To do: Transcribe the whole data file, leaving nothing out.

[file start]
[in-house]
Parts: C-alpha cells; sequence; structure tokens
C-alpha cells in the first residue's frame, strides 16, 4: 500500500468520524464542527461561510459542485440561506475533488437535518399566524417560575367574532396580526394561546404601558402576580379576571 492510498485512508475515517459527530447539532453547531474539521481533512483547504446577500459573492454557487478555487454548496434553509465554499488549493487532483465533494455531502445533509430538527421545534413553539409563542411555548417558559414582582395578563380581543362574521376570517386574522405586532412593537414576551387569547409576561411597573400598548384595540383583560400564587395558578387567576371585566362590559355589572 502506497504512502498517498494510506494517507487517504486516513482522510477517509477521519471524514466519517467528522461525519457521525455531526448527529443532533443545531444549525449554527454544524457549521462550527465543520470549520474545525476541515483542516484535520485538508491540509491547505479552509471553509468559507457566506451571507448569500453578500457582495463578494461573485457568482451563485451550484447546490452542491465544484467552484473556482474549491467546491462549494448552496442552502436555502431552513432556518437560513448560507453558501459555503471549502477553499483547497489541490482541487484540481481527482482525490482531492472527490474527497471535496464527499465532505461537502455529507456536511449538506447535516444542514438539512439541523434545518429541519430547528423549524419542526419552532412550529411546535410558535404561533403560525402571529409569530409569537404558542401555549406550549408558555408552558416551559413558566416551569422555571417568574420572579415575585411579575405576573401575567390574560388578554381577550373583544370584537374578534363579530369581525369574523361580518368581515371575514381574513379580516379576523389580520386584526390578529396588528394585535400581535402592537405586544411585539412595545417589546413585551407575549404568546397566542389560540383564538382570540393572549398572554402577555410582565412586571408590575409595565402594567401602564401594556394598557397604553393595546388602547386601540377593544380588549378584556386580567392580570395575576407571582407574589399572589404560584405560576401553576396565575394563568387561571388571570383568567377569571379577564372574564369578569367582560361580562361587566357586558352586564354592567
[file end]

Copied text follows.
[in-house]
Parts: C-alpha cells; sequence; structure tokens
C-alpha cells in the first residue's frame, strides 16, 4: 500500500468520524464542527461561510459542485440561506475533488437535518399566524417560575367574532396580526394561546404601558402576580379576571 492510498485512508475515517459527530447539532453547531474539521481533512483547504446577500459573492454557487478555487454548496434553509465554499488549493487532483465533494455531502445533509430538527421545534413553539409563542411555548417558559414582582395578563380581543362574521376570517386574522405586532412593537414576551387569547409576561411597573400598548384595540383583560400564587395558578387567576371585566362590559355589572 502506497504512502498517498494510506494517507487517504486516513482522510477517509477521519471524514466519517467528522461525519457521525455531526448527529443532533443545531444549525449554527454544524457549521462550527465543520470549520474545525476541515483542516484535520485538508491540509491547505479552509471553509468559507457566506451571507448569500453578500457582495463578494461573485457568482451563485451550484447546490452542491465544484467552484473556482474549491467546491462549494448552496442552502436555502431552513432556518437560513448560507453558501459555503471549502477553499483547497489541490482541487484540481481527482482525490482531492472527490474527497471535496464527499465532505461537502455529507456536511449538506447535516444542514438539512439541523434545518429541519430547528423549524419542526419552532412550529411546535410558535404561533403560525402571529409569530409569537404558542401555549406550549408558555408552558416551559413558566416551569422555571417568574420572579415575585411579575405576573401575567390574560388578554381577550373583544370584537374578534363579530369581525369574523361580518368581515371575514381574513379580516379576523389580520386584526390578529396588528394585535400581535402592537405586544411585539412595545417589546413585551407575549404568546397566542389560540383564538382570540393572549398572554402577555410582565412586571408590575409595565402594567401602564401594556394598557397604553393595546388602547386601540377593544380588549378584556386580567392580570395575576407571582407574589399572589404560584405560576401553576396565575394563568387561571388571570383568567377569571379577564372574564369578569367582560361580562361587566357586558352586564354592567